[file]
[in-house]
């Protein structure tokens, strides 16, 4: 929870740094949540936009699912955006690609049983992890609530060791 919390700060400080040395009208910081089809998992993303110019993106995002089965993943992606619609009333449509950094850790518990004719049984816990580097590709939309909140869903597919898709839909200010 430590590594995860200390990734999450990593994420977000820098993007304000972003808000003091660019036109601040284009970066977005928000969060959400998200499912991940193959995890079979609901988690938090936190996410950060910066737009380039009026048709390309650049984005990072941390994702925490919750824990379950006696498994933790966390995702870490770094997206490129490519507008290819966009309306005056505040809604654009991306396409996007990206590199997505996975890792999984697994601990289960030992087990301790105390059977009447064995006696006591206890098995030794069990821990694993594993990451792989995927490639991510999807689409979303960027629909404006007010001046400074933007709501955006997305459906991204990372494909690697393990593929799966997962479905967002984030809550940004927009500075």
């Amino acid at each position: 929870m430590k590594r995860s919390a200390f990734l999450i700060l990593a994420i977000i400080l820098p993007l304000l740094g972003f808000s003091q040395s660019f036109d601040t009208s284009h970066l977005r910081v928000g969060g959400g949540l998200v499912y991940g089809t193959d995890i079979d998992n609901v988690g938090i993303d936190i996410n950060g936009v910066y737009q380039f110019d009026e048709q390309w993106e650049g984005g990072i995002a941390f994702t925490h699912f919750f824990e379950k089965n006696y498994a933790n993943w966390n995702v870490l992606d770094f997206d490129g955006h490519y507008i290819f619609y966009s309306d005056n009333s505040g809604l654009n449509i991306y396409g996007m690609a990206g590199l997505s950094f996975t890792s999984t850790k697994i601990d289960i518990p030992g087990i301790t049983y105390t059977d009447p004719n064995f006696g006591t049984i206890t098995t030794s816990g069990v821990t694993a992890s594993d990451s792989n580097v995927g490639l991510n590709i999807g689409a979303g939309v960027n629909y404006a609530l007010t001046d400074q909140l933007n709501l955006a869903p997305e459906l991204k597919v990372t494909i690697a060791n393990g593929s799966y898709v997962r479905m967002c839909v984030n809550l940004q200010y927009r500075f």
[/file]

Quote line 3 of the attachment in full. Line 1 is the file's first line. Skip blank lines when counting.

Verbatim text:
């Amino acid at each position: 929870m430590k590594r995860s919390a200390f990734l999450i700060l990593a994420i977000i400080l820098p993007l304000l740094g972003f808000s003091q040395s660019f036109d601040t009208s284009h970066l977005r910081v928000g969060g959400g949540l998200v499912y991940g089809t193959d995890i079979d998992n609901v988690g938090i993303d936190i996410n950060g936009v910066y737009q380039f110019d009026e048709q390309w993106e650049g984005g990072i995002a941390f994702t925490h699912f919750f824990e379950k089965n006696y498994a933790n993943w966390n995702v870490l992606d770094f997206d490129g955006h490519y507008i290819f619609y966009s309306d005056n009333s505040g809604l654009n449509i991306y396409g996007m690609a990206g590199l997505s950094f996975t890792s999984t850790k697994i601990d289960i518990p030992g087990i301790t049983y105390t059977d009447p004719n064995f006696g006591t049984i206890t098995t030794s816990g069990v821990t694993a992890s594993d990451s792989n580097v995927g490639l991510n590709i999807g689409a979303g939309v960027n629909y404006a609530l007010t001046d400074q909140l933007n709501l955006a869903p997305e459906l991204k597919v990372t494909i690697a060791n393990g593929s799966y898709v997962r479905m967002c839909v984030n809550l940004q200010y927009r500075f």